The California State University and the California Community Colleges have joined together in a Memorandum of Understanding (MOU) aimed at increasing the number of qualified math and science teachers and to establish clearer pathways for transfer to the CSU.
California faces a shortage of fully credentialed and qualified math and science teachers, and particularly teachers from diverse backgrounds that are represented in the K-12 student population. The MOU is part of a larger CSU initiative launched in 2004 to at least double the number of math and science teachers over the next five years to a minimum of 1,500 new teachers in these fields by 2009-2010.
“The community colleges are the largest source of transfer students for the CSU and it is vital that we partner together to help students transfer into teaching programs and complete the essential lower-division coursework,” said CSU Chancellor Charles B. Reed. “We want to provide the needed resources and support for students interested in teaching careers, particularly in the math and science fields where the need is the greatest.”
Chancellor Marshall (Mark) Drummond noted that California's 109 community colleges enroll more than half of all freshmen college students in the state and the majority of students from underrepresented communities, as well as serve as feeder schools to all 23 CSU campuses.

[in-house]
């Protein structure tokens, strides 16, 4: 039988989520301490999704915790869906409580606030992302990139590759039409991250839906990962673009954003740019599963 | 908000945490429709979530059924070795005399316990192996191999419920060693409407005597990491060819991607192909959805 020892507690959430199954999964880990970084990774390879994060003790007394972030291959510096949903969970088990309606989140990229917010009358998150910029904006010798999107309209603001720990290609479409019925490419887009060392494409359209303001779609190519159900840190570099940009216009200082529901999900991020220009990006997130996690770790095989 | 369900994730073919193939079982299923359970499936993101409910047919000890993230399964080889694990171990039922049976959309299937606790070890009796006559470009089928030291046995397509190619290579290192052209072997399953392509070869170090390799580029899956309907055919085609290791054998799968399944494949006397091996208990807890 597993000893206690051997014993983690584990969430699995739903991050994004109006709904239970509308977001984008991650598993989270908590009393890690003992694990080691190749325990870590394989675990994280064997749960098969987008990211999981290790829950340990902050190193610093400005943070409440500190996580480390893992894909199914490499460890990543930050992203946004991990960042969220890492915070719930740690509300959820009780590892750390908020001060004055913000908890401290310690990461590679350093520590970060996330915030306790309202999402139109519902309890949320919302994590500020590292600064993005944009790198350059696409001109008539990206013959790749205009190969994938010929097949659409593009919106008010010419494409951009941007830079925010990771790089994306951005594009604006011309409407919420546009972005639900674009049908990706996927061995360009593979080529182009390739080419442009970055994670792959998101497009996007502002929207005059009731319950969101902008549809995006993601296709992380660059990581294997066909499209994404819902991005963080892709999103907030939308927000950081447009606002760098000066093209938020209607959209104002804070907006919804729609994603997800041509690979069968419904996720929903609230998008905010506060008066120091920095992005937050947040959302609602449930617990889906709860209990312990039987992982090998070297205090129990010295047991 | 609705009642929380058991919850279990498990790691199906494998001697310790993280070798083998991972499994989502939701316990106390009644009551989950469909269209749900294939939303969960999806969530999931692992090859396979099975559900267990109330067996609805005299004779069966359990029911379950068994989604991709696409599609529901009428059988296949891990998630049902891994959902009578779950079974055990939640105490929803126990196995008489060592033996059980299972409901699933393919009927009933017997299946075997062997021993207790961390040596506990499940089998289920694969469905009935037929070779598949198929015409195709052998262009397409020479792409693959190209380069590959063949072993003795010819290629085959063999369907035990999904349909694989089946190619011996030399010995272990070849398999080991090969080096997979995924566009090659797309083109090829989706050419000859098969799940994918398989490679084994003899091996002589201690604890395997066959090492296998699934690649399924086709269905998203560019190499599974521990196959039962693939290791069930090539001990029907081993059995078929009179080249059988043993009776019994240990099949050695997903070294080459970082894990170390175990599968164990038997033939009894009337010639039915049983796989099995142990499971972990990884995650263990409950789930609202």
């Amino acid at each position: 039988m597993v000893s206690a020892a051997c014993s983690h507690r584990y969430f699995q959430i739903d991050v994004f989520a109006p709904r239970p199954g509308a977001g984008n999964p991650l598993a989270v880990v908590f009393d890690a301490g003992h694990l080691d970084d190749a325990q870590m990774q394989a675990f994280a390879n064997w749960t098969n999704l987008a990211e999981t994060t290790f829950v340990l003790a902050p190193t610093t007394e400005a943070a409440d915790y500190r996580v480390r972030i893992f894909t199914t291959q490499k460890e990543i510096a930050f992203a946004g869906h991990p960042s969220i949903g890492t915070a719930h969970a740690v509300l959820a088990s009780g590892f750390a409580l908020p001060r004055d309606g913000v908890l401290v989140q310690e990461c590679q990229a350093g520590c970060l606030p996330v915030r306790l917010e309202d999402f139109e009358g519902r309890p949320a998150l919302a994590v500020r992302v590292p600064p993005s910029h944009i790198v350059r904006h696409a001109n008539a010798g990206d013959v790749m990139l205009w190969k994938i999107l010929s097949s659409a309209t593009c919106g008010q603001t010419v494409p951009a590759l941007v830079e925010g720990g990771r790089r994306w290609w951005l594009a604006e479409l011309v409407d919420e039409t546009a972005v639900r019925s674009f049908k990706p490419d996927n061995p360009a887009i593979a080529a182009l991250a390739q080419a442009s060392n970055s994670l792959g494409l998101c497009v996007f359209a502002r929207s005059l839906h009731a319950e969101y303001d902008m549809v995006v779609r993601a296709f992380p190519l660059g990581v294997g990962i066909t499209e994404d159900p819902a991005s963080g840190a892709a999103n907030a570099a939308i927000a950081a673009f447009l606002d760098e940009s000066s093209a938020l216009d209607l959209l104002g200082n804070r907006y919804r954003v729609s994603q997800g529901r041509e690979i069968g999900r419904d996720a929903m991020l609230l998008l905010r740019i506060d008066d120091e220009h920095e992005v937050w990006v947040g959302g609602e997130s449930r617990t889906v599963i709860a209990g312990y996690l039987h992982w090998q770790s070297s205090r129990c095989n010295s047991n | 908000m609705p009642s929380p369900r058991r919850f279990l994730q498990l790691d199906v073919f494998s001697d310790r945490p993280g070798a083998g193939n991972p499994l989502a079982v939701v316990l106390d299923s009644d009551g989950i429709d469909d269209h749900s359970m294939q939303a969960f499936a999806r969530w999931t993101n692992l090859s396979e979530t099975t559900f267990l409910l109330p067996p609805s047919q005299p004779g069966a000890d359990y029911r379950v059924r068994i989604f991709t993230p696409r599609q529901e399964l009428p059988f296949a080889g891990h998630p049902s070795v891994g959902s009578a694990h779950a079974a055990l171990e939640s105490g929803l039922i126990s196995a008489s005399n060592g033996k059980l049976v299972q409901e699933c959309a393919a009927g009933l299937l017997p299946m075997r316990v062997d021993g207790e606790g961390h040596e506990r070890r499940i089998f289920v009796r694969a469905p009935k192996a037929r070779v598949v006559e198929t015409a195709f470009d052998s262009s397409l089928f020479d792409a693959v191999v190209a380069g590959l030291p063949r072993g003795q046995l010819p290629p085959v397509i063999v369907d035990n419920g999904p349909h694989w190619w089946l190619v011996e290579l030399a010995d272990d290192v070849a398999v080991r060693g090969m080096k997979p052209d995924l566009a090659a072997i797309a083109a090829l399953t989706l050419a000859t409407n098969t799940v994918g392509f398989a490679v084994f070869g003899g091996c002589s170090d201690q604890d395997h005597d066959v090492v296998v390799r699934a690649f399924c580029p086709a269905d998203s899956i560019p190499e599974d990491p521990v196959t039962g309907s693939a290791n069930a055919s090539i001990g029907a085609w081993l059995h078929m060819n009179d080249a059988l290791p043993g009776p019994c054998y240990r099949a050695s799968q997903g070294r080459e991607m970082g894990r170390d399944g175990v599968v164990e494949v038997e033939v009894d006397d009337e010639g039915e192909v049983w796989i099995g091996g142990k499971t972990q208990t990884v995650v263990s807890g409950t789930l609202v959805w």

“Because of this fact, we're in a unique position to coordinate our effort with CSU to increase the number of fully credentialed and qualified math and science teachers in California,” Chancellor Drummond said.
As part of the agreement, resources made available through recently enacted legislation (Senate Bill 70 Scott, Statutes of 2005) will be targeted to aligned programs. The CSU and the CCC will provide web-based resources on recruiting, academic advising and financial aid to transfer centers at the community colleges, with details on grants, scholarships and loan programs available. Math and science faculty from both the CSU and the CCCs will be tasked with identifying a minimum of six units of lower-division coursework in math and science majors that focus on teacher preparation. In addition, CSU campuses will form a series of advisory groups in connection with teacher recruitment projects that include representatives from community colleges, CSU math, science and education faculty to assist in the design of programs and courses for math and science transfer students.
In addition, the CCC and CSU math and science faculty will partner with local high school math and science instructors to align and integrate curriculum and field experiences, provide mentoring to students interested in entering the field and provide funding for community college students to serve as paid tutors to develop their K-12 teaching experience.